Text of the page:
June 17, 2024
Work/life balance a key attraction in employee retention

A salary bump is not the only incentive for employee retention, according to two recruiters, as staff say they are also attracted to a greater work/life balance.

Research by Robert Half of 500 hiring managers and 1,000 employees found 59 per cent of workers would like a bonus or more flexibility around their working hours, and 58 per cent wanted more annual leaves when it came to accepting a promotion.

This was particularly the case for younger workers in the Gen Z and Millennial demographics who both said flexible working hours was their preferred option.

Some 26 per cent of employees and 25 per cent of employers said they believe lack of flexibility is a reason it is difficult to attract top talent currently.

Nicole Gorton, director at Robert Half, said: “While financial reward still tops the list, at a time when more employers expect their employees to work in the office more often, flexibility is seen as a bargaining chip that may be just as highly valued by employees as financial rewards. Being able to work from home may also provide a financial benefit to workers by reducing costs such as commuting expenses.”

Recruitment firm People2People added possible flexible options could include remote working, flexible hours, compressed workweeks and job sharing. As well as helping to boost employee retention, flexibility also has the benefit of improving mental health and fostering an engaged workforce.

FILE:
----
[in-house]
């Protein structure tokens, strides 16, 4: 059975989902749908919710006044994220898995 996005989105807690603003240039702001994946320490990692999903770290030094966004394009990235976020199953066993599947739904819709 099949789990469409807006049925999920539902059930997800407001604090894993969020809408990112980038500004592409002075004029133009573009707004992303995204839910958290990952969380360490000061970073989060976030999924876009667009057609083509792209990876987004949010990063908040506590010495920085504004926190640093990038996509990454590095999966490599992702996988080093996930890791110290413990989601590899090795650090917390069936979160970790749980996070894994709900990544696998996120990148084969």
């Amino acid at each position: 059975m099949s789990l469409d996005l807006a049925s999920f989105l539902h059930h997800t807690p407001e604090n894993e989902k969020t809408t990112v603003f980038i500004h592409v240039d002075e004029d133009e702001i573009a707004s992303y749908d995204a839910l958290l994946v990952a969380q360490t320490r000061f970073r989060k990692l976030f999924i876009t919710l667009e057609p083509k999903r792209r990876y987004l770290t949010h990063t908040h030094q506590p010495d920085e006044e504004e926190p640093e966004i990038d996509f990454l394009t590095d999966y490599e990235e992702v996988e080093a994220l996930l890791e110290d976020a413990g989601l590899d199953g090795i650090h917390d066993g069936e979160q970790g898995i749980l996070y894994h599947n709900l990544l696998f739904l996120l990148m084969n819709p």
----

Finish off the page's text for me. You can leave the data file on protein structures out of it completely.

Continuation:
“By embracing flexibility, employers can attract top talent, enhance employee satisfaction, and cultivate an inclusive and supportive workplace culture,” it said.

“By permitting employees to set their own schedules or condense their work hours into fewer days, employers can meet individual needs while preserving operational efficiency. This flexibility proves especially beneficial for parents, caregivers, and those with commitments outside of traditional work hours.”

When it comes to what employers say they will consider offering though, 57 per cent cited further training and development in lieu of a salary increase. However, around half of all demographics indicated they are disinterested in this option at the expense of pay or flexible working, rising to 51 per cent of those senior workers in the Baby Boomer generation who may feel they have no need for training.

“When an employer is unable or unwilling to offer a financial incentive, open communication becomes crucial to avoid the employee becoming disgruntled with the organisation, negating the intent of a promotion. 

“By engaging in transparent discussions about alternative rewards, employers can demonstrate their commitment to employees’ long-term success and job satisfaction, reducing the risk of losing talented individuals over compensation concerns.”

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